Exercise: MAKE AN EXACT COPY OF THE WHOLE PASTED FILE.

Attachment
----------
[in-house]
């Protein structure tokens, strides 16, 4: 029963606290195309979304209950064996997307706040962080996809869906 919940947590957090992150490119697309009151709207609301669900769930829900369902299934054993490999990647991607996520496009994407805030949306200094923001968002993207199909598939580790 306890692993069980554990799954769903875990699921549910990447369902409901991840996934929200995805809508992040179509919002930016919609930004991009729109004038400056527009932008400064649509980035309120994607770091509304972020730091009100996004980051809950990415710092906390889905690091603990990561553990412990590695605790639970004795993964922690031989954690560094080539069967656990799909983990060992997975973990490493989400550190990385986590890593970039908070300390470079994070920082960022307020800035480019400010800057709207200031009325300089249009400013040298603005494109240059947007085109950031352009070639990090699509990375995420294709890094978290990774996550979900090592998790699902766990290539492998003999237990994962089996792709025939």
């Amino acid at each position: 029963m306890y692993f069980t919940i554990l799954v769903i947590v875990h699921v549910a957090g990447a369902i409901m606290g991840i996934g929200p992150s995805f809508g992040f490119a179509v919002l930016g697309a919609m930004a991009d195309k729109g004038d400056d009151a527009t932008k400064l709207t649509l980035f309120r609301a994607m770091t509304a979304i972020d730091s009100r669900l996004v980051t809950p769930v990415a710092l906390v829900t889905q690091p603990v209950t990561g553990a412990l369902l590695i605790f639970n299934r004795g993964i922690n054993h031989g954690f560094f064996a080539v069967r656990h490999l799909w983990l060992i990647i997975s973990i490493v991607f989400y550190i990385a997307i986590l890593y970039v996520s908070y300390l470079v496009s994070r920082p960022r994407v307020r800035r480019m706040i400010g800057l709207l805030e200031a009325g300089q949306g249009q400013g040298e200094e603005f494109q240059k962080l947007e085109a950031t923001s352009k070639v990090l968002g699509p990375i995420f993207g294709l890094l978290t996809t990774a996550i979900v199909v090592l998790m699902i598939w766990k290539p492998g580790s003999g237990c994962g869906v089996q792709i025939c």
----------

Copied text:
[in-house]
């Protein structure tokens, strides 16, 4: 029963606290195309979304209950064996997307706040962080996809869906 919940947590957090992150490119697309009151709207609301669900769930829900369902299934054993490999990647991607996520496009994407805030949306200094923001968002993207199909598939580790 306890692993069980554990799954769903875990699921549910990447369902409901991840996934929200995805809508992040179509919002930016919609930004991009729109004038400056527009932008400064649509980035309120994607770091509304972020730091009100996004980051809950990415710092906390889905690091603990990561553990412990590695605790639970004795993964922690031989954690560094080539069967656990799909983990060992997975973990490493989400550190990385986590890593970039908070300390470079994070920082960022307020800035480019400010800057709207200031009325300089249009400013040298603005494109240059947007085109950031352009070639990090699509990375995420294709890094978290990774996550979900090592998790699902766990290539492998003999237990994962089996792709025939």
């Amino acid at each position: 029963m306890y692993f069980t919940i554990l799954v769903i947590v875990h699921v549910a957090g990447a369902i409901m606290g991840i996934g929200p992150s995805f809508g992040f490119a179509v919002l930016g697309a919609m930004a991009d195309k729109g004038d400056d009151a527009t932008k400064l709207t649509l980035f309120r609301a994607m770091t509304a979304i972020d730091s009100r669900l996004v980051t809950p769930v990415a710092l906390v829900t889905q690091p603990v209950t990561g553990a412990l369902l590695i605790f639970n299934r004795g993964i922690n054993h031989g954690f560094f064996a080539v069967r656990h490999l799909w983990l060992i990647i997975s973990i490493v991607f989400y550190i990385a997307i986590l890593y970039v996520s908070y300390l470079v496009s994070r920082p960022r994407v307020r800035r480019m706040i400010g800057l709207l805030e200031a009325g300089q949306g249009q400013g040298e200094e603005f494109q240059k962080l947007e085109a950031t923001s352009k070639v990090l968002g699509p990375i995420f993207g294709l890094l978290t996809t990774a996550i979900v199909v090592l998790m699902i598939w766990k290539p492998g580790s003999g237990c994962g869906v089996q792709i025939c």